Other than a few trips back to his native Ontario, Jake Muzzin remained in Southern California for the entirety of the off-season. He moved into a new house, took in the volleyball tournaments in Hermosa Beach, and attended the Stagecoach Festival, held at the Empire Polo Club in Indio from April 28-30.
He enjoyed Stagecoach, but it isn’t on the agenda for the coming season.
“That would mean we didn’t do something right. Obviously we want to be playing around that time,” he said.
Over the past three seasons, the Kings have had one playoff win and two opportunities to attend Stagecoach. For that to change, the team will be banking on resurgent performances from a collection of players that includes Muzzin. There’s no sugarcoating anything – Muzzin, a versatile defenseman who has found success in all three zones was simply off last season and will look to return to “being emotionally invested and being a tough guy to play against.”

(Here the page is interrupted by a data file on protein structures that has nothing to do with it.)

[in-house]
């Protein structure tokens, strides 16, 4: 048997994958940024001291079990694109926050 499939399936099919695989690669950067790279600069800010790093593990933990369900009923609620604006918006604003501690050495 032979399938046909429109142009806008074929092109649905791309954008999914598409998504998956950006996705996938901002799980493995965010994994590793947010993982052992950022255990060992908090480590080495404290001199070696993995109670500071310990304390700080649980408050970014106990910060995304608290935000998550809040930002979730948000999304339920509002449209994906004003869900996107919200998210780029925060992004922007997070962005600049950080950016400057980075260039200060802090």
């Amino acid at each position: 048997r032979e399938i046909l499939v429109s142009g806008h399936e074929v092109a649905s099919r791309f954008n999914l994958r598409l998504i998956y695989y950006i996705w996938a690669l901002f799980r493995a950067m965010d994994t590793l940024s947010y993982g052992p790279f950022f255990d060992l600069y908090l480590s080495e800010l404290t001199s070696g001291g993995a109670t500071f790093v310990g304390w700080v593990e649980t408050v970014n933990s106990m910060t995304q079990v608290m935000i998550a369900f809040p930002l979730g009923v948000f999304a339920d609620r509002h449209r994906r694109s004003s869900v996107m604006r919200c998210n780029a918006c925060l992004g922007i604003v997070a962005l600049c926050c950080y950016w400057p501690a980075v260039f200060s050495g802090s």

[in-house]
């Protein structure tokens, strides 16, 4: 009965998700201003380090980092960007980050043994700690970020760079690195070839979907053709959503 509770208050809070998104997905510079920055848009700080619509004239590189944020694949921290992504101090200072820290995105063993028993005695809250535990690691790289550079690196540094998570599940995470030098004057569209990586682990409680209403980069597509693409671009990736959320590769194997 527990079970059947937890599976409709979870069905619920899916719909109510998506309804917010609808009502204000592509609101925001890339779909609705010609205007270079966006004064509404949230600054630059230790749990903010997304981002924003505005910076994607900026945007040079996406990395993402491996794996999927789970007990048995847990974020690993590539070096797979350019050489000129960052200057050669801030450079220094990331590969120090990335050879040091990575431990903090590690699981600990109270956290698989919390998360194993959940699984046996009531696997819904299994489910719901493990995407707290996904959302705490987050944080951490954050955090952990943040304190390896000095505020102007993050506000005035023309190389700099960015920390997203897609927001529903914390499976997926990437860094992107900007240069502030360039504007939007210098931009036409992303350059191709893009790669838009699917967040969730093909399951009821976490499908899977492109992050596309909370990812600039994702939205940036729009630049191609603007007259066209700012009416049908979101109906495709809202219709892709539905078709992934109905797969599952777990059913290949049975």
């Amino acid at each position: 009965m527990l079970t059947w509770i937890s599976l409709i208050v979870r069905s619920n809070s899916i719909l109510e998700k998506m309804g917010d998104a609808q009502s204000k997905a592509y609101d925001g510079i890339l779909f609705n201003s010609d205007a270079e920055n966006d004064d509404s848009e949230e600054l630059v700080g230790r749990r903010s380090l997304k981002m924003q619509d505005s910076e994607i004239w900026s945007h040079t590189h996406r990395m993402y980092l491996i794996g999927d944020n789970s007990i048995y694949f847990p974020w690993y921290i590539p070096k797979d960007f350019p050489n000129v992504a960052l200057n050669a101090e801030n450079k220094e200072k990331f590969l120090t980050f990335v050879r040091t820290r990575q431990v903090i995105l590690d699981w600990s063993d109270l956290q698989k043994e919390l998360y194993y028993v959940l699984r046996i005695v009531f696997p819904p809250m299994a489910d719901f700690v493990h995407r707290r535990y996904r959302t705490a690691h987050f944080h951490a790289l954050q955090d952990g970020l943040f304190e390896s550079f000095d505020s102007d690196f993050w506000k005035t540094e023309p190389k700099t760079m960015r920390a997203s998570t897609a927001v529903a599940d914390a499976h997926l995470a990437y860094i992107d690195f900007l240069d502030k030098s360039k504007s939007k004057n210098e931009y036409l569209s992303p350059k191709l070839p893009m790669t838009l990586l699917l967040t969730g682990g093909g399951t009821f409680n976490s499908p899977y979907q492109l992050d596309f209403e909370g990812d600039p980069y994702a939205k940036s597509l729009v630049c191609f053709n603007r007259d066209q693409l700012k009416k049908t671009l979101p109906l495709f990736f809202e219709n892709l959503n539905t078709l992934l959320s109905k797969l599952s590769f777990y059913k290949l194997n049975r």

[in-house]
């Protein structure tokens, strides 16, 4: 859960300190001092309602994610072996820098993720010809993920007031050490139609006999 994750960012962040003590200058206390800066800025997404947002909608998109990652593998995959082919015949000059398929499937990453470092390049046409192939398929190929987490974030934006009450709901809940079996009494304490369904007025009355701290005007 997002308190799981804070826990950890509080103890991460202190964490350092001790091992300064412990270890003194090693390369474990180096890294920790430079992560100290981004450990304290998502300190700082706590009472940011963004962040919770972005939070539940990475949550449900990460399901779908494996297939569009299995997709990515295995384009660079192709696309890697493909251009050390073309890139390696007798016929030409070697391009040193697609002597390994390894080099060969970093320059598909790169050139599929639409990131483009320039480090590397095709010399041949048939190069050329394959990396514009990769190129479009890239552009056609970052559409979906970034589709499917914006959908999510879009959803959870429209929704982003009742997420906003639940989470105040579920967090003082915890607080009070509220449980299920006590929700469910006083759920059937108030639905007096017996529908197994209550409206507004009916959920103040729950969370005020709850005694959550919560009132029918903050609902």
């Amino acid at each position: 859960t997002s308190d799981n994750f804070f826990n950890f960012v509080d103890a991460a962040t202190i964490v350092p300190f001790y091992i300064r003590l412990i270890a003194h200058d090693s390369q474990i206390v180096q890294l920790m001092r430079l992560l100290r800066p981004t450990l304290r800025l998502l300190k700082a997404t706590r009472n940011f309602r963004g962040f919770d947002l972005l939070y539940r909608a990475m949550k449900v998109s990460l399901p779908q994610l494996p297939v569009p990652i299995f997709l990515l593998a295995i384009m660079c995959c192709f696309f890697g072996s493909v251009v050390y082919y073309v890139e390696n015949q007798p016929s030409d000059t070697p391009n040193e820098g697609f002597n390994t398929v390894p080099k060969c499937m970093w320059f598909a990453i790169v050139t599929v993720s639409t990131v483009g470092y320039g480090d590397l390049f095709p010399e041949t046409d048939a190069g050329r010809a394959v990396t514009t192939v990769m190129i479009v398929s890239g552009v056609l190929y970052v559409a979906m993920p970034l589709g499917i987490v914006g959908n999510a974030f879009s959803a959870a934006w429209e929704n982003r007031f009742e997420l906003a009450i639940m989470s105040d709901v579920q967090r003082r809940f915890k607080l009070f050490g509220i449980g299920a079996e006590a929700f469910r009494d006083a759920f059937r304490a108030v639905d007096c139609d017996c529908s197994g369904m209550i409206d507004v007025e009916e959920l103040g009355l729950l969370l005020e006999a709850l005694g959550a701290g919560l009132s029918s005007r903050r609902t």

His previous success – a valid argument can be made that the Kings do not win the 2014 Stanley Cup without Muzzin’s contributions – stemmed from his success in defensive zone checking, which leads to an ability to minimize time in the defending end and move the puck up the ice quickly.
Now, as part of John Stevens’ push to spur more offense out of his group, he may also be spotted more often joining the rush. This isn’t some revolutionary tactic.
“They preached it earlier, but I don’t think we did it, and now we’re doing it,” Muzzin said.
His defensive partner from that 2014 Cup run is in agreement. Los Angeles, like many teams, calls for defensemen to join the rush, but in actual game situations, the implementation wasn’t consistently applied.
“It’s always kind of been a thing,” Drew Doughty said. “Like, we’ve always emphasized having the fourth guy on the attack, but I think John is really trying to put even more emphasis on it. We’ve always had it. It’s not just me and the other top offensive D-men on our team doing it, we want all the D-men doing it.”
Muzzin said he’s excited for the added emphasis.